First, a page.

The Power of Mental Imagery in Strength Training
According to Terry Orlick, Professor of Human Kinetics, “In sport, mental imagery is used primarily to help you get the best out of yourself in training and competition.” He also contends, “The developing athletes who make the fastest progress and those who ultimately become their best make extensive use of mental imagery. They use it daily as a means of directing what will happen in training, and as a way of pre-experiencing their best competition performances.”
Orlick, who holds a Ph. D. in the psychology of sport and physical activity, is one of the world’s leading authorities on the psychology of excellence and quality living. His thoughts on mental imagery seem easy and manageable, but I often wonder how many bodybuilders or athletes actually apply this tactic to weight training.
Visualization Techniques and Bodybuilding
More than likely, we tend to disregard the mental aspect of the sport and focus on external habits. But as Arnold Schwarzenegger stated, “Bodybuilding is much like any other sport. To be successful, you must dedicate yourself 100% to your training, diet, and mental approach.”
Building a great physique is much like building any other structure: You must create a vision of success and turn that vision into reality. An athlete should always have a mental image of the performance product they aim to achieve.
When you walk into the gym, do you envision your workout? Do you picture yourself executing and intense workout? When you have a crappy day, do you take time to put positive thoughts and images into your mind before you begin lifting?
Maximize Muscle and Strength by Going Mental
The focus of this article is to give readers to tools to maximize strength training by using mental imagery. Anecdotal evidence shows that individuals who practice mental imagery have experienced increased confidence during resistance training workouts. The exact mechanisms by which mental imagery works remain unclear, although recent work using brain imaging techniques confirms that the right hemisphere of the brain is the primary imagery center.
In a bodybuilder’s ideal world, the science and research would be black and white. Imagine this hypothetical situation: It’s “leg day” and you are going for a personal best of 405 pounds on squats. Do you think it makes more sense to walk blindly into the rack and go for it or to create a mental image of yourself nailing that squat?
Nobody wants to experience failure; however, we often attempt a great feat with feelings of doubt filling our minds. In all honesty, if you don’t want to fail, why would you envision failure? Instead, mentally prepare yourself by imagining what a successful personal best looks and feels like.
According to Richter, Gilbert, and Baldis, imagery can be performed from either an internal or external perspective. Internal imagery takes place when the individual visualizes an image from the first person point of view. For example, before you perform a max lift, you envision yourself going through the exercise.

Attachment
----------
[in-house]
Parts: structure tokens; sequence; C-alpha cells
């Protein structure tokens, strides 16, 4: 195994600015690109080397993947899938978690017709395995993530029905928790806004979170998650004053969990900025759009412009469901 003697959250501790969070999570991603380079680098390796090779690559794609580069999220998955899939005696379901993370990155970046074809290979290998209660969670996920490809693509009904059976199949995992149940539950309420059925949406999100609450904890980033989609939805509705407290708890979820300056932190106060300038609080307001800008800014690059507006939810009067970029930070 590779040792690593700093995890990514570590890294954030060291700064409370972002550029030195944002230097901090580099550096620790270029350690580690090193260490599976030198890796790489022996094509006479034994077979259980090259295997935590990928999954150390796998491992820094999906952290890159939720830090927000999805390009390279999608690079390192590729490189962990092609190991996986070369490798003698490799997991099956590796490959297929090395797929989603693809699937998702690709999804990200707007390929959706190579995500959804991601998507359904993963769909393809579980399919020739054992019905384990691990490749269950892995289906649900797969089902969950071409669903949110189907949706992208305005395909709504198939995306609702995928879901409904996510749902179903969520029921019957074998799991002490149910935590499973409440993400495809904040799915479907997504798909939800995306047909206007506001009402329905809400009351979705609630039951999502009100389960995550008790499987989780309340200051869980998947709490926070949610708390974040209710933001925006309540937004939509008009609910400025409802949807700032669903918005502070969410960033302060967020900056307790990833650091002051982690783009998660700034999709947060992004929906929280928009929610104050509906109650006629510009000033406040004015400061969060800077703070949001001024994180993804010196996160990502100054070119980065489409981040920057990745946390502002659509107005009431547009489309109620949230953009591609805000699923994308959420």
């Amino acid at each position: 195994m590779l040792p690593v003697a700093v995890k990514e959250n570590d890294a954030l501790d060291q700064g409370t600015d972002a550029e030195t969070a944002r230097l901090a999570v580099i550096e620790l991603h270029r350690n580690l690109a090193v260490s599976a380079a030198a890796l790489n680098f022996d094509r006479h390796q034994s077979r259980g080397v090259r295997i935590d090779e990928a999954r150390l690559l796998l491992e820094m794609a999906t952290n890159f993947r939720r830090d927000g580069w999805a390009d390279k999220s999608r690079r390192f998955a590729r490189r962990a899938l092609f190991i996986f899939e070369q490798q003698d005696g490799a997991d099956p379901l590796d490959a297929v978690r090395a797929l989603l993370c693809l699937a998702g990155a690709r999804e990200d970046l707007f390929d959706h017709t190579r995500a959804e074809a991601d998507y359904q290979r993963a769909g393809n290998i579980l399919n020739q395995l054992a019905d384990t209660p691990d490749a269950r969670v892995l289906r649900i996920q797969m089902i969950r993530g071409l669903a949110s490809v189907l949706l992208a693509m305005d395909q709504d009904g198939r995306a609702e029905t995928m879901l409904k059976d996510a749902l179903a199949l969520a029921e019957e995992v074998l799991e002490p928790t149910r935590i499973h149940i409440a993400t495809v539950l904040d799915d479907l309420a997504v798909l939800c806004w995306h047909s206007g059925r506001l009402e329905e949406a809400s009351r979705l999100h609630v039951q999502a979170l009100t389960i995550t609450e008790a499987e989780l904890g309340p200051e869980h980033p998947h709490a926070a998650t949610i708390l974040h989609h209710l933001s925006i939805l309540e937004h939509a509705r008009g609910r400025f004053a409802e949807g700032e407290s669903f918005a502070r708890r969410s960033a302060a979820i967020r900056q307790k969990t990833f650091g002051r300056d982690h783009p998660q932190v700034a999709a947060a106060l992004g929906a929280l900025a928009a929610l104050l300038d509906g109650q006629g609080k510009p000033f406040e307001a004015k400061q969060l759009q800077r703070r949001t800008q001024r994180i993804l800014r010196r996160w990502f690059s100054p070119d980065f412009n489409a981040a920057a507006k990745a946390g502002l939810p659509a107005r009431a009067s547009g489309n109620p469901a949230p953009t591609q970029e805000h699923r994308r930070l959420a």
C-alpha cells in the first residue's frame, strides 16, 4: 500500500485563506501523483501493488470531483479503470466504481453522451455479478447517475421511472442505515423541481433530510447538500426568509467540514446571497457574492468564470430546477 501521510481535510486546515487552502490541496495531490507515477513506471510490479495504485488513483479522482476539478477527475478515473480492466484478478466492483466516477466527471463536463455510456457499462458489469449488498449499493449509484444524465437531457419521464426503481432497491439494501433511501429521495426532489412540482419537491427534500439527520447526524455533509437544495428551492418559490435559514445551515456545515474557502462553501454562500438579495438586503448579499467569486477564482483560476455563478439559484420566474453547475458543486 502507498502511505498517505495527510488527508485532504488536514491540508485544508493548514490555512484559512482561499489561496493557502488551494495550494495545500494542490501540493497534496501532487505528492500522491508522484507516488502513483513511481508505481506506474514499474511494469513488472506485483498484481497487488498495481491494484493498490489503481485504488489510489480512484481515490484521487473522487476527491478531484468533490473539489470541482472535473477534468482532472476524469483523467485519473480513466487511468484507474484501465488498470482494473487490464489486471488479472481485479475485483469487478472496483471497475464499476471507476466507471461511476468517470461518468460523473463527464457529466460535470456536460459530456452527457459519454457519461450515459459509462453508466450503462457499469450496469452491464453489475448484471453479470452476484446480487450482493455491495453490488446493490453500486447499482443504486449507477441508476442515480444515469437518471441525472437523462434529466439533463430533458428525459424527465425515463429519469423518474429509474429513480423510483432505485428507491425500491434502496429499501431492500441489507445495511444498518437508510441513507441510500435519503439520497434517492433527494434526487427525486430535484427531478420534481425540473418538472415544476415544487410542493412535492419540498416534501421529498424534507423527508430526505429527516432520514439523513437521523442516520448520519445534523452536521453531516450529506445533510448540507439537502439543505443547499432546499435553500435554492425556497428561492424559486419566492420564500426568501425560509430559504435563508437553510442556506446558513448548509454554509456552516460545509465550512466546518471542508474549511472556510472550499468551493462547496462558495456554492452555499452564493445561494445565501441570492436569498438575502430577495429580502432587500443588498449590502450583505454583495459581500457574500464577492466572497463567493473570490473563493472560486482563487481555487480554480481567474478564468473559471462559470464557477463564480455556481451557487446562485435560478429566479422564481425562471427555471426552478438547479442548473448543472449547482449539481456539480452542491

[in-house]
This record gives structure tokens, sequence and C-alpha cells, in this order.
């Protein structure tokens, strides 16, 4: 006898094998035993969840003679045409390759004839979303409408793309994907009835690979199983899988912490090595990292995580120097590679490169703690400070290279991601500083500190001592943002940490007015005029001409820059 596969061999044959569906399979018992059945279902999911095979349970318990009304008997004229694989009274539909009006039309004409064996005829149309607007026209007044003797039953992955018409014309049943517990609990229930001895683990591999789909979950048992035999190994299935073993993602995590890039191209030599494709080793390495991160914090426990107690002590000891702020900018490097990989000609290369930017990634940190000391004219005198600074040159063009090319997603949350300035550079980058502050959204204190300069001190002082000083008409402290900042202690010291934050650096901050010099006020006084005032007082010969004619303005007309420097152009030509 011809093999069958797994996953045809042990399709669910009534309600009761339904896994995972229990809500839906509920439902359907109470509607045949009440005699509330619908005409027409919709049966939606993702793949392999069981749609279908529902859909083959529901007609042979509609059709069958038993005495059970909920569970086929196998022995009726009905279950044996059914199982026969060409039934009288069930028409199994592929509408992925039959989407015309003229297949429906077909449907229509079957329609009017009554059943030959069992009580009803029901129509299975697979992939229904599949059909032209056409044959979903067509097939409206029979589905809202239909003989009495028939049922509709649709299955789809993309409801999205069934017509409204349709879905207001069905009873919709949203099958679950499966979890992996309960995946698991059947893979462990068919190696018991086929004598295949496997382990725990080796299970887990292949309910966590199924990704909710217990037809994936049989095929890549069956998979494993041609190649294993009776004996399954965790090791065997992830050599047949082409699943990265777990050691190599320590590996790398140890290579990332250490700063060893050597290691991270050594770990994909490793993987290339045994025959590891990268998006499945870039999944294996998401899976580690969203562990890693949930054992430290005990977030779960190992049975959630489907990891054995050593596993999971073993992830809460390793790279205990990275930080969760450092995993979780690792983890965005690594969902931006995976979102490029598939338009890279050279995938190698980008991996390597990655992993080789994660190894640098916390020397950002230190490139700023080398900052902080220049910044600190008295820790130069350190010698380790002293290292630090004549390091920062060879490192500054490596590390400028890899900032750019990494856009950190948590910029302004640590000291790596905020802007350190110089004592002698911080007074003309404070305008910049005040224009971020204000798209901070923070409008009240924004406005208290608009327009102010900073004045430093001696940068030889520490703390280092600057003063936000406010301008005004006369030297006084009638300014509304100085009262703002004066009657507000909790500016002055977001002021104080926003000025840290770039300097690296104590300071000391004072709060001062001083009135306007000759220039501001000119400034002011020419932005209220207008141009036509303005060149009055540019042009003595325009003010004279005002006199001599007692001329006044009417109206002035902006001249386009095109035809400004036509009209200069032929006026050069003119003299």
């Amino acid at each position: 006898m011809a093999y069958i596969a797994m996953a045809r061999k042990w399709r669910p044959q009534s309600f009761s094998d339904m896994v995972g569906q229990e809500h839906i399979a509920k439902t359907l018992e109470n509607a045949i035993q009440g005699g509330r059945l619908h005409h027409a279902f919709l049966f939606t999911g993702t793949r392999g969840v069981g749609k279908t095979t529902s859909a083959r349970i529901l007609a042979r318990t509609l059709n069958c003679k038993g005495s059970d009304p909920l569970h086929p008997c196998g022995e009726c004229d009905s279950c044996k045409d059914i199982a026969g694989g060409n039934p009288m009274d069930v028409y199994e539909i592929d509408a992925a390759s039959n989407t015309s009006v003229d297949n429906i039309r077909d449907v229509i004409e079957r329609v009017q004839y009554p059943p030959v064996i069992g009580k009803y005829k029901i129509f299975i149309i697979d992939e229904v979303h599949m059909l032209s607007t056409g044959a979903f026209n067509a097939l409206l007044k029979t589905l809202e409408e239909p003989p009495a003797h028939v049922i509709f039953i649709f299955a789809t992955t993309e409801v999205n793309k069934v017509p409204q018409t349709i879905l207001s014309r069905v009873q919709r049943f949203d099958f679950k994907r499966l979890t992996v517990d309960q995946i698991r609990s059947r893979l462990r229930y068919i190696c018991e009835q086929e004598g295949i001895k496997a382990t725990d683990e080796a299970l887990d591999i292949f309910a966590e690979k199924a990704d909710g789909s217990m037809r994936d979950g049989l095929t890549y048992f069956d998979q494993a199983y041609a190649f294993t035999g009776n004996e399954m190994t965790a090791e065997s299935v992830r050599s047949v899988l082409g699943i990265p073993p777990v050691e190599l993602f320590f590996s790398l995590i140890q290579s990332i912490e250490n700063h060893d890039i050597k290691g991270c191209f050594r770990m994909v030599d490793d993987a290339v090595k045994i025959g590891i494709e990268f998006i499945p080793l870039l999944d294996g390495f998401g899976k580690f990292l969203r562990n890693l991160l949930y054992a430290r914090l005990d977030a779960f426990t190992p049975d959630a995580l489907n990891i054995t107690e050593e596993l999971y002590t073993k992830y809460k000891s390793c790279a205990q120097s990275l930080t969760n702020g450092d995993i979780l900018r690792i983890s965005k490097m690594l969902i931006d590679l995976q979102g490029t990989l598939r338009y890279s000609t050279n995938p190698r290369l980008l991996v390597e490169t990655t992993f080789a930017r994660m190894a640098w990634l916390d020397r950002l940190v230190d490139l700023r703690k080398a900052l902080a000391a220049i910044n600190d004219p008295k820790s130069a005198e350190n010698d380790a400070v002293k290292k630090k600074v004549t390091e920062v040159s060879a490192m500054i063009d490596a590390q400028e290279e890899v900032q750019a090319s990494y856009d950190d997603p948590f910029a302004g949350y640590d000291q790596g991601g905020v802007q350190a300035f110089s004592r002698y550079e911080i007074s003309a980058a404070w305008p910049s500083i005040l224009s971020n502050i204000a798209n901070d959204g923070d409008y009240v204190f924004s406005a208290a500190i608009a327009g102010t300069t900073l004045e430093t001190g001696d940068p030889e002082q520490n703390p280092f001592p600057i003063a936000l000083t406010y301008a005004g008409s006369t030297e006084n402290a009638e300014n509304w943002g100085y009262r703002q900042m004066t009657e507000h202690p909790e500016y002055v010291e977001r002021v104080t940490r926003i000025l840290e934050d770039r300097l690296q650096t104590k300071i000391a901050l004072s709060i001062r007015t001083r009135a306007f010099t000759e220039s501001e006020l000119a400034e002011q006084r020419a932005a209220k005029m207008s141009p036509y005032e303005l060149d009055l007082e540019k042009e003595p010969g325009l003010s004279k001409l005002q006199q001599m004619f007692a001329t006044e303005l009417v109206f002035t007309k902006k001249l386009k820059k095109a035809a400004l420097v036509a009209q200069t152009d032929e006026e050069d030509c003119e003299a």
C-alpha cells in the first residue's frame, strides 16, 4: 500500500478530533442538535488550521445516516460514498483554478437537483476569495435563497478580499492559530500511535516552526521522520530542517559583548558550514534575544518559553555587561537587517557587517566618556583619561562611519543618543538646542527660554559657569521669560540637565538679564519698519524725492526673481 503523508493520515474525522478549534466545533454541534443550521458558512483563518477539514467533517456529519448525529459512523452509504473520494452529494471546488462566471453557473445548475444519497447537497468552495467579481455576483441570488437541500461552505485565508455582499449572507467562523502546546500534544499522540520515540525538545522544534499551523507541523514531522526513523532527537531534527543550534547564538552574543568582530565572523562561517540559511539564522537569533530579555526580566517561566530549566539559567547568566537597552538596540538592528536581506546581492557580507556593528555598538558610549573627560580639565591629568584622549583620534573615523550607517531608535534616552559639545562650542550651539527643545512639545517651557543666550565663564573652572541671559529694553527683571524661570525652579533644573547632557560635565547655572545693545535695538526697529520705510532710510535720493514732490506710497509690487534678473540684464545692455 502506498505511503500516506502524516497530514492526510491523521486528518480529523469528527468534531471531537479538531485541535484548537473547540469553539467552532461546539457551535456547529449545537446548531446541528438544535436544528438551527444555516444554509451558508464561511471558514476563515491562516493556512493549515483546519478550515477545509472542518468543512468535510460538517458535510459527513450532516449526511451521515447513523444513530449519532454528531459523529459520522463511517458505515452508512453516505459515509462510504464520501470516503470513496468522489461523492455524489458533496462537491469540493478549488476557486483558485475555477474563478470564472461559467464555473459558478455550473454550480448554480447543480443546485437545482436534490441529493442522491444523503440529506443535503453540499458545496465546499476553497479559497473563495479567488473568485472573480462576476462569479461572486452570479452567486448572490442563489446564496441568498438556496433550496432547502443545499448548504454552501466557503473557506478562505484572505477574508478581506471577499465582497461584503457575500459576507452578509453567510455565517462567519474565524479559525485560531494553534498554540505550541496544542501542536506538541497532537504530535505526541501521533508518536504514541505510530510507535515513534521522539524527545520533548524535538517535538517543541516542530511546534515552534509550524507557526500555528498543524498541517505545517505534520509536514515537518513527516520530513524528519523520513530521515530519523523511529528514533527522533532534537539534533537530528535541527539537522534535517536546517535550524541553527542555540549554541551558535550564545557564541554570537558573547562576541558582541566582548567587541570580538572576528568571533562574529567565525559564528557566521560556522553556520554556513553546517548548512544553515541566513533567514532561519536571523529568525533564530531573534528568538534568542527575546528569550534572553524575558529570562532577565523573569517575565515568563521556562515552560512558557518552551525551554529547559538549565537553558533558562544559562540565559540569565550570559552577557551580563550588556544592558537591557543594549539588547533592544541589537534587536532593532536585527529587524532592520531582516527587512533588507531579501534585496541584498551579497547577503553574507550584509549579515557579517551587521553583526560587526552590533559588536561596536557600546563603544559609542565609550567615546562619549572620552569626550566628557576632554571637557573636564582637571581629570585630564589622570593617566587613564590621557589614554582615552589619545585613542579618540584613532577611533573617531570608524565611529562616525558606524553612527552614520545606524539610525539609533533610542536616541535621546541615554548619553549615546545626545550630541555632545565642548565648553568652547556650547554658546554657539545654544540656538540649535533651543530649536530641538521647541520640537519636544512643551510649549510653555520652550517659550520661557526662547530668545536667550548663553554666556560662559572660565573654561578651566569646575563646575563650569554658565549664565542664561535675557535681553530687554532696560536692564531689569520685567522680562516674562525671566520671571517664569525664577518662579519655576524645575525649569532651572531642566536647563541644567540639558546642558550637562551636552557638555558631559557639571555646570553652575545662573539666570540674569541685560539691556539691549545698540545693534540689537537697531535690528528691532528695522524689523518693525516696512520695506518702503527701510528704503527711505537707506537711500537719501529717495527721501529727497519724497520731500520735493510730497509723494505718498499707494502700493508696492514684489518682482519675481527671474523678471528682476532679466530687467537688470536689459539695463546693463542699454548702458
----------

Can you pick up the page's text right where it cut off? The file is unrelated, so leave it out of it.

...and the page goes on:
External imagery takes place from a third person perspective. From this point of view, you are a spectator and you watch yourself successfully executing a task.
The reviewers explain that mental imagery is most effective when the images are clear and include specific details. They note that using information from various senses can help provide clarity and increase the overall effects of imagery. Finally, imagery is most effective when we focus solely on successful results and avoid thinking about negative outcomes.
When you walk into the gym, do you envision your workout? Do you picture yourself executing and intense workout?
Incorporating Imagery Scripts
In order to perform internal or external imagery, you might find it very beneficial to incorporate imagery scripts. Imagery scripts are sequential descriptions of movement including key words and phrases. An imagery script for a weightlifting movement, such as a deadlift, is organized around four phases: a pre-workout phase, a pre-lift phase, a during-lift phase, and a post-lift phase.
What exactly would the four phases look like? On the deadlift, the pre-workout phase would consist of the athlete mentally preparing himself for the required energy level. During the pre-lift phase, the athlete would build on the momentum of the pre-workout phase by visualizing more specific components to the particular lift.
For example, the athlete would get set in the proper position to begin the deadlift. The during-lift phase is just a continuation of the pre-lift phase. Finally, the post-lift phase is an opportunity to visually reinforce a successful lift; the athlete will envision nailing the lift.
Wrapping It Up
In a nutshell, the ultimate goal of mental imagery is for your mentality to become your reality. Mental imagery can be used as a way of improving strength training performance. The reviewers from above Richter, Gilbert, and Baldin indicate that mental imagery is correctly executed when athletes visualize successful outcomes and avoid pictures of unsuccessful outcomes.
Mental imagery is most effective for improving strength training performance when athletes create mental scripts before, during, and after a lift. Before entering the gym, make a deliberate effort to generate positive thoughts about your workout so that you are fully immersed in the process. Make your mentality become your reality and get after it.
Richter, Gilbert, & Baldis. (2012). Maximizing Strength Training Performance Using Mental Imagery. Strength and Conditioning Journal, 11.
Editor’s note: This article by Chris and Eric Martinez first appeared on machinemuscle.com.